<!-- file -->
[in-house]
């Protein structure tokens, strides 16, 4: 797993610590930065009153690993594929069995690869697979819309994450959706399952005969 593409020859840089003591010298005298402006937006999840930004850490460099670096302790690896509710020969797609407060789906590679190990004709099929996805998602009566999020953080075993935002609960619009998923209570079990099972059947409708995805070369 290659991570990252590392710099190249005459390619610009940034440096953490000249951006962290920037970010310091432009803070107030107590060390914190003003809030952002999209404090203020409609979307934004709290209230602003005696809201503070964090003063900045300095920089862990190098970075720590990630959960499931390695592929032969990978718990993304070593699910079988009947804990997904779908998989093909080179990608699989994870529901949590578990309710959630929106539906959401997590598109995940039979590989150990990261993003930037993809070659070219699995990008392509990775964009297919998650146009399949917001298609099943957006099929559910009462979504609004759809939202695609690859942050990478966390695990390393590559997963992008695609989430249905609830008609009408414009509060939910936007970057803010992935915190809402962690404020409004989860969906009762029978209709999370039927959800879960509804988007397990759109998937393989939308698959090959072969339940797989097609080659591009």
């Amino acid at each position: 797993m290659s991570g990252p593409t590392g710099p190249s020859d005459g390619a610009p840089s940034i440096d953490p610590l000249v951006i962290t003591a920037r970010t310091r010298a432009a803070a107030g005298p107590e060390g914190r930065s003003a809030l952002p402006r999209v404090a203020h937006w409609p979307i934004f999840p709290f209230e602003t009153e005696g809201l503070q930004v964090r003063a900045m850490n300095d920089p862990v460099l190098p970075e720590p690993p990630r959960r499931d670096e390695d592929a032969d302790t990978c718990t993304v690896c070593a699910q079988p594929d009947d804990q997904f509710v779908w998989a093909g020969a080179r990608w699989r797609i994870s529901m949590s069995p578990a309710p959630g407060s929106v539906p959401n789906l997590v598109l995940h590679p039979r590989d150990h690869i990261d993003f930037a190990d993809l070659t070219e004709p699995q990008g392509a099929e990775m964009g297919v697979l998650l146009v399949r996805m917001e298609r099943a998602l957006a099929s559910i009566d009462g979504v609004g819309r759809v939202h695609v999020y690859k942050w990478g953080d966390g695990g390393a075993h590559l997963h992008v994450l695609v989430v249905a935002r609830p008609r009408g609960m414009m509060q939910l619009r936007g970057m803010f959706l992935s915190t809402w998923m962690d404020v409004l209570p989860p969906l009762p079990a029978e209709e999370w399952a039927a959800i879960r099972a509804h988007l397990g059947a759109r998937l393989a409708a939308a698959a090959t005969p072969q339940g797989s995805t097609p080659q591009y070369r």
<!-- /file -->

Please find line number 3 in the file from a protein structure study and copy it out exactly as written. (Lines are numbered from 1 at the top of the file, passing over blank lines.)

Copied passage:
């Amino acid at each position: 797993m290659s991570g990252p593409t590392g710099p190249s020859d005459g390619a610009p840089s940034i440096d953490p610590l000249v951006i962290t003591a920037r970010t310091r010298a432009a803070a107030g005298p107590e060390g914190r930065s003003a809030l952002p402006r999209v404090a203020h937006w409609p979307i934004f999840p709290f209230e602003t009153e005696g809201l503070q930004v964090r003063a900045m850490n300095d920089p862990v460099l190098p970075e720590p690993p990630r959960r499931d670096e390695d592929a032969d302790t990978c718990t993304v690896c070593a699910q079988p594929d009947d804990q997904f509710v779908w998989a093909g020969a080179r990608w699989r797609i994870s529901m949590s069995p578990a309710p959630g407060s929106v539906p959401n789906l997590v598109l995940h590679p039979r590989d150990h690869i990261d993003f930037a190990d993809l070659t070219e004709p699995q990008g392509a099929e990775m964009g297919v697979l998650l146009v399949r996805m917001e298609r099943a998602l957006a099929s559910i009566d009462g979504v609004g819309r759809v939202h695609v999020y690859k942050w990478g953080d966390g695990g390393a075993h590559l997963h992008v994450l695609v989430v249905a935002r609830p008609r009408g609960m414009m509060q939910l619009r936007g970057m803010f959706l992935s915190t809402w998923m962690d404020v409004l209570p989860p969906l009762p079990a029978e209709e999370w399952a039927a959800i879960r099972a509804h988007l397990g059947a759109r998937l393989a409708a939308a698959a090959t005969p072969q339940g797989s995805t097609p080659q591009y070369r």